Haxe Code Cookbook
Temperature units as abstract type

# Temperature units as abstract type

The following Celcius and Fahrenheit Abstract types are based on the underlying `Float` type, but sets the restriction that it can never hold values below absolute zero.

Also, the `@:to` field casts take care of automatically converting from one unit to the other.

``````abstract Celcius(Float) to Float {
inline function new(value : Float)
this = Math.max(value, -273.15);

@:from inline static public function fromFloat(value : Float) : Celcius
return new Celcius(value);

// the following field cast automatically converts to Fahrenheit from Celcius
@:to inline public function toFahrenheit() : Fahrenheit
return (this / 5 * 9) + 32;
}

abstract Fahrenheit(Float) to Float {
inline function new(value : Float)
this = Math.max(value, -459.67);

@:from inline static public function fromFloat(value : Float) : Fahrenheit
return new Fahrenheit(value);

// the following field cast automatically converts to Celcius from Fahrenheit
@:to inline public function toCelcius() : Celcius
return (this - 32) * 5 / 9;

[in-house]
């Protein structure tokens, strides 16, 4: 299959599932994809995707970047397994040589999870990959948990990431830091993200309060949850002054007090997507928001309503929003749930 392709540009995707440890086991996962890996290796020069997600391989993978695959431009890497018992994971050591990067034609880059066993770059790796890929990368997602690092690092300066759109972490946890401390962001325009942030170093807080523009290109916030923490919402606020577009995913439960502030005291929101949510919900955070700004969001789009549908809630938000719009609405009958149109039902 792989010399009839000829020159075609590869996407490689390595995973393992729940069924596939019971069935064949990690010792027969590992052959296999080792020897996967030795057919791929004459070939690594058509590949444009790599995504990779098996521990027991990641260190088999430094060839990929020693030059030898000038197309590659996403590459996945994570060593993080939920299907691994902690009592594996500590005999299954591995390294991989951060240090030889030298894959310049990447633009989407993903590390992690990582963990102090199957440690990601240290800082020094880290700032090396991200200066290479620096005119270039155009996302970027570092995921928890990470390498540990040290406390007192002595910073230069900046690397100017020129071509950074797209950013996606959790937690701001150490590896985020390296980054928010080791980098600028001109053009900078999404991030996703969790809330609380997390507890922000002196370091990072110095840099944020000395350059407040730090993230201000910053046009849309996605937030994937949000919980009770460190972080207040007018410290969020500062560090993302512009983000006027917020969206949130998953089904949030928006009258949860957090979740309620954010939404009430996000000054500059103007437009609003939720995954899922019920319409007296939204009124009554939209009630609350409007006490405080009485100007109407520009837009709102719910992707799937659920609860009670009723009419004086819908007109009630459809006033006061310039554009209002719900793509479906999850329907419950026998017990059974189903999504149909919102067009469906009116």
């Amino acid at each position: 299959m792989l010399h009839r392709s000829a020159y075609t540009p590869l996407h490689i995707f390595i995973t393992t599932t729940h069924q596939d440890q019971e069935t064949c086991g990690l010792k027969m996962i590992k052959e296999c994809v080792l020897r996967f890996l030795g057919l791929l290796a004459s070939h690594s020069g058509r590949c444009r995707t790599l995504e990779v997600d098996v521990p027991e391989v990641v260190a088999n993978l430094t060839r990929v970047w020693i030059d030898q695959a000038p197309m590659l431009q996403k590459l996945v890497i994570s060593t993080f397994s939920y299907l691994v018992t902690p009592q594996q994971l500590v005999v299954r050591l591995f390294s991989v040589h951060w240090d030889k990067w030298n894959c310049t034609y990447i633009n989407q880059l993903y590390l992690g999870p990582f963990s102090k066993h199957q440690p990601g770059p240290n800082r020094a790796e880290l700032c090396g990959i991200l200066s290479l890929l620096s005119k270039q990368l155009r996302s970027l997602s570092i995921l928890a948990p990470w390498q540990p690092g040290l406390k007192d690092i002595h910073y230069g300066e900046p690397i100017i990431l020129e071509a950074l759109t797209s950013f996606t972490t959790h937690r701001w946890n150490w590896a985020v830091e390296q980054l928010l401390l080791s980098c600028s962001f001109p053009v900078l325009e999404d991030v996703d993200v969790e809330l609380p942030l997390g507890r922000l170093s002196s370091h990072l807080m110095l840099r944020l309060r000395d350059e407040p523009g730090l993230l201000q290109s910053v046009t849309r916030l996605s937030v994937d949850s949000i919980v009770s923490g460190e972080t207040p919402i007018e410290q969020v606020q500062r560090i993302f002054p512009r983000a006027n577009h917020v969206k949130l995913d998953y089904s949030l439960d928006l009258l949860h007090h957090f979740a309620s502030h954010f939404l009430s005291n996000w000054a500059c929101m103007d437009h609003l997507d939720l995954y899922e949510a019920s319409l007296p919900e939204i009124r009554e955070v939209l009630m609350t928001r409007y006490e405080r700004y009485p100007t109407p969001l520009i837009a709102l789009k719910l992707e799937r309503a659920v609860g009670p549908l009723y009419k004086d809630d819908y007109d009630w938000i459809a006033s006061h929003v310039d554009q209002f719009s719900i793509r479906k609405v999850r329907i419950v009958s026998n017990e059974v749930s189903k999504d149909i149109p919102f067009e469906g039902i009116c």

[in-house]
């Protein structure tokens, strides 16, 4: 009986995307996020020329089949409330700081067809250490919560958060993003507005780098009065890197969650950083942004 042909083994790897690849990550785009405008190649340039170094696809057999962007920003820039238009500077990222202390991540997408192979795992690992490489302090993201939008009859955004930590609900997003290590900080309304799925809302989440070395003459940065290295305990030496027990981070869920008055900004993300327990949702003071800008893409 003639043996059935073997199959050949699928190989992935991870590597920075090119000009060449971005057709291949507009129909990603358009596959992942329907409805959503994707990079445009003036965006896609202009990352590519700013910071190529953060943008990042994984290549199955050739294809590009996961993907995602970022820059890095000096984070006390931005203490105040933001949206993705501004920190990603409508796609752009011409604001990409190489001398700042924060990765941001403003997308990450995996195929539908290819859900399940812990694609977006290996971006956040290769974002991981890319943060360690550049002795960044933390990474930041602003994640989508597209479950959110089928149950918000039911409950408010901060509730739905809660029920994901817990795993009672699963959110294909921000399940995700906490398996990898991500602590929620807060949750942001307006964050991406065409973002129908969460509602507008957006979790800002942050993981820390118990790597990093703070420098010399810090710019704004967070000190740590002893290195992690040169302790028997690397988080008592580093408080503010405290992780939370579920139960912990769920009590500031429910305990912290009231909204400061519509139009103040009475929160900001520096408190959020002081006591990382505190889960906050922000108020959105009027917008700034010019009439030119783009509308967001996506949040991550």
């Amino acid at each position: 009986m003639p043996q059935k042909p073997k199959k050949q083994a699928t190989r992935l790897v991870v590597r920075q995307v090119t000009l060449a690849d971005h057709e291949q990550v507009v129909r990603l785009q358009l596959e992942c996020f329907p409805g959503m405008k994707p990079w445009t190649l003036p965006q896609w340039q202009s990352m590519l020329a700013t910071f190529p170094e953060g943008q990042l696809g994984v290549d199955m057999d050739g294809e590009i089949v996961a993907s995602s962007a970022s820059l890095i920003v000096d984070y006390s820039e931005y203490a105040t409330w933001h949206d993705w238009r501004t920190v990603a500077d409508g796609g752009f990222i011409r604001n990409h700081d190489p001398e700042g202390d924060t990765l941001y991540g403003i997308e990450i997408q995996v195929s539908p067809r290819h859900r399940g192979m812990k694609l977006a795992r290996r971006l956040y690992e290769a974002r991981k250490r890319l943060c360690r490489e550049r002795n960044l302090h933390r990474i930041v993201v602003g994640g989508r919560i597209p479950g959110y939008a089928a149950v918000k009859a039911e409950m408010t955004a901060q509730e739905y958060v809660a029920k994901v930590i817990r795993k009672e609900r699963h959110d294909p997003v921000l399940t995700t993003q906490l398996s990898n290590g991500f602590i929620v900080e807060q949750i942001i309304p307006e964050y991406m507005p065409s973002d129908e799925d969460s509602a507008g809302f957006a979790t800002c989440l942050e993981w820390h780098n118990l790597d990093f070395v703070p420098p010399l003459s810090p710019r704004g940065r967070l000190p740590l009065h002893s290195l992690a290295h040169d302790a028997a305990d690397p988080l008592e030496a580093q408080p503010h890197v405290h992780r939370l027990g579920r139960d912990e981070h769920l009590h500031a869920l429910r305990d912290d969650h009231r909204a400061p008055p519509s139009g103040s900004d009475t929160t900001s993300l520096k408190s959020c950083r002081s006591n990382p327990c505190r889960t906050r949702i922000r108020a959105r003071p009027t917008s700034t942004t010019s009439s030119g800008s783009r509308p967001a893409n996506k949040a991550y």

}``````

## Usage

``````// Here we start by defining a temperature in Celcius
var waterfreezeC:Celcius = 0;
trace('Water freezes at \$waterfreezeC degrees Celcius.');

// Please note the unit conversion in the following line, automatically
// invoking the Celcius.toFahrenheit() method for us:
var waterfreezeF:Fahrenheit = waterfreezeC;
trace('Water freezes at \$waterfreezeF degrees Fahrenheit.');   ``````

## Credits to Franco Ponticelli

This example is inspired by Franco Ponticelli's Thx.Unit library. There, you can find lots of interesting examples of well written code using abstract types. To point out one intersting thing: In thx.unit, the temperature abstracts are based on another abstract type - Decimal - for greater floating point accuracy.

Learn about Haxe Abstracts here: https://haxe.org/manual/types-abstract.html

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